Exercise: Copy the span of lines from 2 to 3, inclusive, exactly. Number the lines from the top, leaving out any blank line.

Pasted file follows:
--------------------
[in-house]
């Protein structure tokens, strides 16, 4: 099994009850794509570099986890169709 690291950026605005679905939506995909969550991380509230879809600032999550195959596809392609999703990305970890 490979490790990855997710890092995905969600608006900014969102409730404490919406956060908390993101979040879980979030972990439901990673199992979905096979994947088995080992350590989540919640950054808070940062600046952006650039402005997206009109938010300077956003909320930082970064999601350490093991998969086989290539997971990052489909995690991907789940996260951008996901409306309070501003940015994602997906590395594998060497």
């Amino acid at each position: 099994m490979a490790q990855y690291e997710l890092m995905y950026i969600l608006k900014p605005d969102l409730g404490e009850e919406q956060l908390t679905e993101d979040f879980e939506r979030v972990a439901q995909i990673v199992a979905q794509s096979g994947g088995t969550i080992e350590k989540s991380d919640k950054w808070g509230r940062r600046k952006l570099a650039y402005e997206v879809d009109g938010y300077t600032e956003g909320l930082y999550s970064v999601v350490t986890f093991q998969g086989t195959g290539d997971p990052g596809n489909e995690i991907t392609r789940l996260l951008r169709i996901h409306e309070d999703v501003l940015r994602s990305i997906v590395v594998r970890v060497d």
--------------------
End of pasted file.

């Protein structure tokens, strides 16, 4: 099994009850794509570099986890169709 690291950026605005679905939506995909969550991380509230879809600032999550195959596809392609999703990305970890 490979490790990855997710890092995905969600608006900014969102409730404490919406956060908390993101979040879980979030972990439901990673199992979905096979994947088995080992350590989540919640950054808070940062600046952006650039402005997206009109938010300077956003909320930082970064999601350490093991998969086989290539997971990052489909995690991907789940996260951008996901409306309070501003940015994602997906590395594998060497």
């Amino acid at each position: 099994m490979a490790q990855y690291e997710l890092m995905y950026i969600l608006k900014p605005d969102l409730g404490e009850e919406q956060l908390t679905e993101d979040f879980e939506r979030v972990a439901q995909i990673v199992a979905q794509s096979g994947g088995t969550i080992e350590k989540s991380d919640k950054w808070g509230r940062r600046k952006l570099a650039y402005e997206v879809d009109g938010y300077t600032e956003g909320l930082y999550s970064v999601v350490t986890f093991q998969g086989t195959g290539d997971p990052g596809n489909e995690i991907t392609r789940l996260l951008r169709i996901h409306e309070d999703v501003l940015r994602s990305i997906v590395v594998r970890v060497d």